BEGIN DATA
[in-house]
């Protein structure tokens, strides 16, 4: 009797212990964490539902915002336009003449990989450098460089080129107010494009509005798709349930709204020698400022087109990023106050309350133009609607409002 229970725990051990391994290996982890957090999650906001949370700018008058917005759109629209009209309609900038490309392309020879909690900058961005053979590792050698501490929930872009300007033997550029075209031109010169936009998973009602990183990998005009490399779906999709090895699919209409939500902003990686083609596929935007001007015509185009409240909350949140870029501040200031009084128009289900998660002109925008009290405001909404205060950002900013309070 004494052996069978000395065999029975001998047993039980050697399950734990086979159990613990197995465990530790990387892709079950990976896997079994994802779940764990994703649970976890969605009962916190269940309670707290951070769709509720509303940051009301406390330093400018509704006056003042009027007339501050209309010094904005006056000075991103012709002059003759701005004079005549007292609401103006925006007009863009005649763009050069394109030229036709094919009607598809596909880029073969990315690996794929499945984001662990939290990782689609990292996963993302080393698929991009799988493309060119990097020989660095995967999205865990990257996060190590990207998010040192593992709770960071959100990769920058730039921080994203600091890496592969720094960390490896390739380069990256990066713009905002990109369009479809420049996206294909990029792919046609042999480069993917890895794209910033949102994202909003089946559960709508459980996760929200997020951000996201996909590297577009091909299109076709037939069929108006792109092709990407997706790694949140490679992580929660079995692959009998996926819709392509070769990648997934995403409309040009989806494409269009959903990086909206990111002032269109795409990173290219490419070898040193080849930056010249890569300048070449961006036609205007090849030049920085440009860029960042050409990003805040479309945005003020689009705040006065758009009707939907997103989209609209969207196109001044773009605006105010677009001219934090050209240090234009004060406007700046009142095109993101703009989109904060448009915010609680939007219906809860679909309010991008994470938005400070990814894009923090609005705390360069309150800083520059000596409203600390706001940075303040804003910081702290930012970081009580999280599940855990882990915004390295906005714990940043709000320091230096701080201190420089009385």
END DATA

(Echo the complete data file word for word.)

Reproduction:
[in-house]
């Protein structure tokens, strides 16, 4: 009797212990964490539902915002336009003449990989450098460089080129107010494009509005798709349930709204020698400022087109990023106050309350133009609607409002 229970725990051990391994290996982890957090999650906001949370700018008058917005759109629209009209309609900038490309392309020879909690900058961005053979590792050698501490929930872009300007033997550029075209031109010169936009998973009602990183990998005009490399779906999709090895699919209409939500902003990686083609596929935007001007015509185009409240909350949140870029501040200031009084128009289900998660002109925008009290405001909404205060950002900013309070 004494052996069978000395065999029975001998047993039980050697399950734990086979159990613990197995465990530790990387892709079950990976896997079994994802779940764990994703649970976890969605009962916190269940309670707290951070769709509720509303940051009301406390330093400018509704006056003042009027007339501050209309010094904005006056000075991103012709002059003759701005004079005549007292609401103006925006007009863009005649763009050069394109030229036709094919009607598809596909880029073969990315690996794929499945984001662990939290990782689609990292996963993302080393698929991009799988493309060119990097020989660095995967999205865990990257996060190590990207998010040192593992709770960071959100990769920058730039921080994203600091890496592969720094960390490896390739380069990256990066713009905002990109369009479809420049996206294909990029792919046609042999480069993917890895794209910033949102994202909003089946559960709508459980996760929200997020951000996201996909590297577009091909299109076709037939069929108006792109092709990407997706790694949140490679992580929660079995692959009998996926819709392509070769990648997934995403409309040009989806494409269009959903990086909206990111002032269109795409990173290219490419070898040193080849930056010249890569300048070449961006036609205007090849030049920085440009860029960042050409990003805040479309945005003020689009705040006065758009009707939907997103989209609209969207196109001044773009605006105010677009001219934090050209240090234009004060406007700046009142095109993101703009989109904060448009915010609680939007219906809860679909309010991008994470938005400070990814894009923090609005705390360069309150800083520059000596409203600390706001940075303040804003910081702290930012970081009580999280599940855990882990915004390295906005714990940043709000320091230096701080201190420089009385």